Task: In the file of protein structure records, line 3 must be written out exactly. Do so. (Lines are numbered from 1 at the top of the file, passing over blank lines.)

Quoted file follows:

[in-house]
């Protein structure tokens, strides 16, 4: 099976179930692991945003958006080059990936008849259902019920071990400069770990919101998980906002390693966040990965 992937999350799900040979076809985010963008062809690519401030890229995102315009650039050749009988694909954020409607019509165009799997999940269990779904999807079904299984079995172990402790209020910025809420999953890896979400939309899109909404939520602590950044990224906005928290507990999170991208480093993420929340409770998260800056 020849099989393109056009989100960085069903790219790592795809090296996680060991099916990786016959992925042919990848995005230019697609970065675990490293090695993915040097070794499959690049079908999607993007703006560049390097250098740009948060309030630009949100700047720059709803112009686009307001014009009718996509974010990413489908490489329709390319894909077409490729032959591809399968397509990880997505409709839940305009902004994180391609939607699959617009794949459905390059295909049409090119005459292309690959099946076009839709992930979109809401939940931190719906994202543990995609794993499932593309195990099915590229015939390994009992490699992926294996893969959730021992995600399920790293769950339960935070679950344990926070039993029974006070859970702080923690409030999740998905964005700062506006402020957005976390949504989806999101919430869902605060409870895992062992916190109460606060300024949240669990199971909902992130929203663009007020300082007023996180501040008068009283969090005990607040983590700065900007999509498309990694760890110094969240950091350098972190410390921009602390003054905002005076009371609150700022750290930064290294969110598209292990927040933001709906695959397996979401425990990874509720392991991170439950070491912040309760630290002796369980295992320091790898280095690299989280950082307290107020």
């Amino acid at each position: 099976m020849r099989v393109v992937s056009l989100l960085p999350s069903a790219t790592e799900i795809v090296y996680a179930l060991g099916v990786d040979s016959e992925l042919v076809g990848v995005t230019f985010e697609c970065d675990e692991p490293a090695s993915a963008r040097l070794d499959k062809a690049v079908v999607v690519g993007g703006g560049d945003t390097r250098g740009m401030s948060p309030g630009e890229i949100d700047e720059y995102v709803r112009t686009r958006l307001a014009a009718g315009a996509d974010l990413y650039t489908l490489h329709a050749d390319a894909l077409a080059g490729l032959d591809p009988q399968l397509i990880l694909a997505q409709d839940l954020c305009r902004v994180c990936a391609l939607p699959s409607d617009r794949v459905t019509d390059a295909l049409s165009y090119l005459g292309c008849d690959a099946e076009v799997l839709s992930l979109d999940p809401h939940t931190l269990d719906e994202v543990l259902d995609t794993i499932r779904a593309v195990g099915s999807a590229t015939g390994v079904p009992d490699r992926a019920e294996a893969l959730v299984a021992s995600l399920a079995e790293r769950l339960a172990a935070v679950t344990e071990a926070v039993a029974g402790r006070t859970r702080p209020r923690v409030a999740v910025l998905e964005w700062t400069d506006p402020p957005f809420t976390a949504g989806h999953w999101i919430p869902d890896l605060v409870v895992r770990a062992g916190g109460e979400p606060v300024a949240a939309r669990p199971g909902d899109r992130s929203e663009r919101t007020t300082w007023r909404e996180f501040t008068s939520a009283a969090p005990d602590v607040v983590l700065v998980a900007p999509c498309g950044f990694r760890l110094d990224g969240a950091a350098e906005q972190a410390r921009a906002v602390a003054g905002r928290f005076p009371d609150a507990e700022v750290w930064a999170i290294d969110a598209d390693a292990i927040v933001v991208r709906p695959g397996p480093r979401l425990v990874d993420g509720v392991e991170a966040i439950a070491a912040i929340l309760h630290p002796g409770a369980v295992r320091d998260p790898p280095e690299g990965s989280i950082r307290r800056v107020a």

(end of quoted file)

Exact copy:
């Amino acid at each position: 099976m020849r099989v393109v992937s056009l989100l960085p999350s069903a790219t790592e799900i795809v090296y996680a179930l060991g099916v990786d040979s016959e992925l042919v076809g990848v995005t230019f985010e697609c970065d675990e692991p490293a090695s993915a963008r040097l070794d499959k062809a690049v079908v999607v690519g993007g703006g560049d945003t390097r250098g740009m401030s948060p309030g630009e890229i949100d700047e720059y995102v709803r112009t686009r958006l307001a014009a009718g315009a996509d974010l990413y650039t489908l490489h329709a050749d390319a894909l077409a080059g490729l032959d591809p009988q399968l397509i990880l694909a997505q409709d839940l954020c305009r902004v994180c990936a391609l939607p699959s409607d617009r794949v459905t019509d390059a295909l049409s165009y090119l005459g292309c008849d690959a099946e076009v799997l839709s992930l979109d999940p809401h939940t931190l269990d719906e994202v543990l259902d995609t794993i499932r779904a593309v195990g099915s999807a590229t015939g390994v079904p009992d490699r992926a019920e294996a893969l959730v299984a021992s995600l399920a079995e790293r769950l339960a172990a935070v679950t344990e071990a926070v039993a029974g402790r006070t859970r702080p209020r923690v409030a999740v910025l998905e964005w700062t400069d506006p402020p957005f809420t976390a949504g989806h999953w999101i919430p869902d890896l605060v409870v895992r770990a062992g916190g109460e979400p606060v300024a949240a939309r669990p199971g909902d899109r992130s929203e663009r919101t007020t300082w007023r909404e996180f501040t008068s939520a009283a969090p005990d602590v607040v983590l700065v998980a900007p999509c498309g950044f990694r760890l110094d990224g969240a950091a350098e906005q972190a410390r921009a906002v602390a003054g905002r928290f005076p009371d609150a507990e700022v750290w930064a999170i290294d969110a598209d390693a292990i927040v933001v991208r709906p695959g397996p480093r979401l425990v990874d993420g509720v392991e991170a966040i439950a070491a912040i929340l309760h630290p002796g409770a369980v295992r320091d998260p790898p280095e690299g990965s989280i950082r307290r800056v107020a």